Counties must enforce federal immigration laws or risk losing $4.1 billion in crime-fighting grants in the current fiscal year, U.S. Attorney General Jeff Sessions announced March 27.
Sessions, appearing before reporters at a White House press briefing, urged leaders of so-called “sanctuary cities” to comply or risk losing their federal grants.
“I urge our nation’s states and cities to consider carefully the harm they are doing to their citizens by refusing to enforce our immigration laws and to re-think these policies,” Sessions said. “Such policies make their cities and states less safe, and put them at risk of losing valuable federal dollars.”
The federal government is expected to dispense $4.1 billion in grants this year through the Office of Justice Programs and the Community Oriented Policing Services, or COPS, program, but “sanctuary cities,” Sessions said, risk having the funds taken away or denied.
NACo Executive Director Matthew Chase said the attorney general’s remarks present “serious legal issues” for counties.
“The recent remarks by U.S. Attorney General Jeff Sessions raise serious legal issues for county governments,” Chase said. “Based on various federal court rulings and our clear understanding of U.S. constitutional provisions — including the Fourth, Fifth and 10th amendments — county leaders are already cooperating with federal immigration officials, including ICE (Immigration and Customs Enforcement), when appropriate.”
A 2014 federal court case, Miranda-Olivares vs. Clackamas County, held that counties which hold people in jail for federal agencies without probable cause violate the Fourth Amendment of the Constitution.
“ICE detainers are voluntary actions by local governments, clearly not mandatory,” Chase noted. “As stated repeatedly by county executives and sheriffs, counties routinely comply with ICE detainer requests with the required court warrants or orders. Otherwise, when ICE requests a detainer without a court order or warrant, our counties are hit with lawsuits and legal actions based on Fourth Amendment protections against warrantless arrest, which extend to all individuals in the United States, regardless of immigration status.”
The attorney general’s announcement March 27 comes just days before the April 5 hearing for the Santa Clara County, Calif.’s lawsuit challenging the Trump Administration’s executive order promising to withhold all federal funding from “sanctuary jurisdictions.”
At the hearing, a federal court will consider Santa Clara’s request for national injunctive relief from the order.
“The attorney general’s move is intended to force jurisdictions to follow a wrongheaded immigration policy that does not align with our local values,” said Jeffrey V. Smith, Santa Clara County executive. “The county looks forward to the hearing on April 5, at which the federal court will hear arguments about the danger of an unchecked executive branch and the dire implications for the health, safety and well-being of our county’s residents if President Trump is allowed to trample our Constitution.”
Reacting to Sessions’ announcement, King County, Wash. Executive Dow Constantine said his county “will not be bullied.”
“If this is about coercing a local jurisdiction to imprison people without judicial process then no, we will not be bullied — we will continue to honor the Constitution, rather than the extrajudicial orders of any person, including the president,” he said.
“That may or may not put some Department of Justice funding to communities like ours at risk,” Constantine said. “If this order is a precursor to an attempt to withhold other federal funds, the White House will face legal challenges. Case law restricts the federal government’s ability to place extraneous conditions on spending and grants for state and local governments.”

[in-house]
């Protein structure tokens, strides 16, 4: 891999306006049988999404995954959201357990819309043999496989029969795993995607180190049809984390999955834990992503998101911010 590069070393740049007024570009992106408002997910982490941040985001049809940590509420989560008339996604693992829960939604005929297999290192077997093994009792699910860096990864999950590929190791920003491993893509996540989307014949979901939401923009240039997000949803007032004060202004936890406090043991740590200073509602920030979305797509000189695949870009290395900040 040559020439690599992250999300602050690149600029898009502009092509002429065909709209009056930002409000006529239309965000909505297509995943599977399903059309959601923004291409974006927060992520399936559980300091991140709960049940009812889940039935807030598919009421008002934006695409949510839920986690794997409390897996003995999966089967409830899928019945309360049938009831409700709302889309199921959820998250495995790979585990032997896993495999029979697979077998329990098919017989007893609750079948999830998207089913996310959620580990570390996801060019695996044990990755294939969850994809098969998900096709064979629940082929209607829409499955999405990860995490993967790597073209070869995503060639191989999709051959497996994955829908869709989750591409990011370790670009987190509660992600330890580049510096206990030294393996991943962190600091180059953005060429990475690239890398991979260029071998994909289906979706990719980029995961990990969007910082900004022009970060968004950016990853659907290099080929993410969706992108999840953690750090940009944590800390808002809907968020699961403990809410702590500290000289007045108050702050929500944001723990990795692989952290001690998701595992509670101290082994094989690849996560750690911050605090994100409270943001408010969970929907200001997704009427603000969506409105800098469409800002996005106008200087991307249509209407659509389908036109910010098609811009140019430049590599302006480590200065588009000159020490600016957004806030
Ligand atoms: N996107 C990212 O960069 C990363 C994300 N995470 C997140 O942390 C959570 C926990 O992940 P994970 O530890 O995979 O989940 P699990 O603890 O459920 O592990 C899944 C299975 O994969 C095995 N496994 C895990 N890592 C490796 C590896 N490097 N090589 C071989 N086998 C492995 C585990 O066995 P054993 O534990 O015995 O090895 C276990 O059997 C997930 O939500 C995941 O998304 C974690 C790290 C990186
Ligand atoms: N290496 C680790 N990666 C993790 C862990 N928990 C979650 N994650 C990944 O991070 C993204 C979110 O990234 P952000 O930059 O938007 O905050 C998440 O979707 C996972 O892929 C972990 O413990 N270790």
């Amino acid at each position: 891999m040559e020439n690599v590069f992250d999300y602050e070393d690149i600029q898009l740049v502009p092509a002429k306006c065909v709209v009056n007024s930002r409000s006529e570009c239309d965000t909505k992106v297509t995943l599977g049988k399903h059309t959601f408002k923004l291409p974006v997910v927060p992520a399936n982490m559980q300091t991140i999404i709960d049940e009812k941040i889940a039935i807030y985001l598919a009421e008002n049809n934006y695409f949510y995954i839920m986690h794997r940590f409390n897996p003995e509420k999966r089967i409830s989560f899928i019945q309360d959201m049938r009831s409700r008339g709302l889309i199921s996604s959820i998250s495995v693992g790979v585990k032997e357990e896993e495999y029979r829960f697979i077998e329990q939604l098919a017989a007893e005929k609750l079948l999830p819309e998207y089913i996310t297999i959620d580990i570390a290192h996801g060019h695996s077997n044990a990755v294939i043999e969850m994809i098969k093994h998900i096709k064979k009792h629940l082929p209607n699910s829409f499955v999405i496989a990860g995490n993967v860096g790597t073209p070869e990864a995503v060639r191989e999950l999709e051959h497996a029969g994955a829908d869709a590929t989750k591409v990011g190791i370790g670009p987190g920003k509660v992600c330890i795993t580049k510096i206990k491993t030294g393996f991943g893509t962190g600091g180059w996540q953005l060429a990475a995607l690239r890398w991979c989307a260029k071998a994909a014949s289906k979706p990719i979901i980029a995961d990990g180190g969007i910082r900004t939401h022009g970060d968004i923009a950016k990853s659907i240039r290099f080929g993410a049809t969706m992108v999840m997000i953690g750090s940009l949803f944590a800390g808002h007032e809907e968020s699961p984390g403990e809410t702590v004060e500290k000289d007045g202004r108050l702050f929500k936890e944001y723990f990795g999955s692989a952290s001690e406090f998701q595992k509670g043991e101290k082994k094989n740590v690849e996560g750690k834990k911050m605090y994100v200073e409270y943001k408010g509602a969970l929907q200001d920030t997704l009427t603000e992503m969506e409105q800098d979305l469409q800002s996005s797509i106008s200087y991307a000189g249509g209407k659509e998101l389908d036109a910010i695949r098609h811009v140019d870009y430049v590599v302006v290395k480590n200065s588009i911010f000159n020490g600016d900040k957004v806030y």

The Department of Homeland Security recently began calling out cities and counties in a U.S. Immigration and Customs Enforcement (ICE) Declined Detainer Outcome Report, a weekly look at jurisdictions that choose not to cooperate with ICE detainers.
President Donald Trump’s executive order obligates the Department of Homeland Security to compile the weekly list of the top jurisdictions that refuse detainer requests.
The latest report that ICE issued shows 2,825 detainers throughout the U.S.
Hennepin County, Minn., authorities expressed surprise to see they were listed on an earlier ICE report as non-complying.
“I think it's grossly unfair that they tell the public that two individuals that were in custody here at the Hennepin County Jail were released back out to the public without any type of cooperation, and that these folks had a criminal background,” Hennepin County Sheriff Rich Stanek told KSTP-TV in a news conference. In fact, he said, the sheriff’s office notified ICE when the two suspects would be released.
Meanwhile, Burlington County, N.J., was surprised to find itself singled out in an ICE press release last month criticizing the jail for releasing an inmate despite an immigration detainer request.
“We have no record of a detainer request,” county spokesman Eric Arpert told The Times of Trenton. He said the jail is in daily communication with officials at a local ICE office and never heard ICE was unhappy with the jail’s dealings with a particular suspect.
“County government leaders, including our policy boards and law enforcement officers, are 100 percent committed to the public safety of America’s communities," Chase said.
Jonathan Thompson, National Sheriffs’ Association executive director, said the Department of Justice needs to issue legal guidance, the Washington Times reported.
“Until the Department of Justice issues legal guidance confirming the constitutionality of current detainers,” he said, “sheriffs will remain exposed to legal and ethical ramifications.”